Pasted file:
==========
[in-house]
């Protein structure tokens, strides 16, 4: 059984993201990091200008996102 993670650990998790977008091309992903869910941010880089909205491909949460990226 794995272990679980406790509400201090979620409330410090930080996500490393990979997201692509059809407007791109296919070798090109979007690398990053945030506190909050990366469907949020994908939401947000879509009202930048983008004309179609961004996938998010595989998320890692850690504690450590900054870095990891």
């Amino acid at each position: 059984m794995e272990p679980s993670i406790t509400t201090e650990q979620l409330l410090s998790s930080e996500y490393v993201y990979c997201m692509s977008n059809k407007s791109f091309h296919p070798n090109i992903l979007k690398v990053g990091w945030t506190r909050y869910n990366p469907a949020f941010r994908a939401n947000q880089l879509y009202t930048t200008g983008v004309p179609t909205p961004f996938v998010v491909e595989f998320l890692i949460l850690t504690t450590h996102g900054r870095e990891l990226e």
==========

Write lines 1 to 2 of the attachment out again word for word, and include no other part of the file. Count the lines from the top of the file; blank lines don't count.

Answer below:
[in-house]
């Protein structure tokens, strides 16, 4: 059984993201990091200008996102 993670650990998790977008091309992903869910941010880089909205491909949460990226 794995272990679980406790509400201090979620409330410090930080996500490393990979997201692509059809407007791109296919070798090109979007690398990053945030506190909050990366469907949020994908939401947000879509009202930048983008004309179609961004996938998010595989998320890692850690504690450590900054870095990891």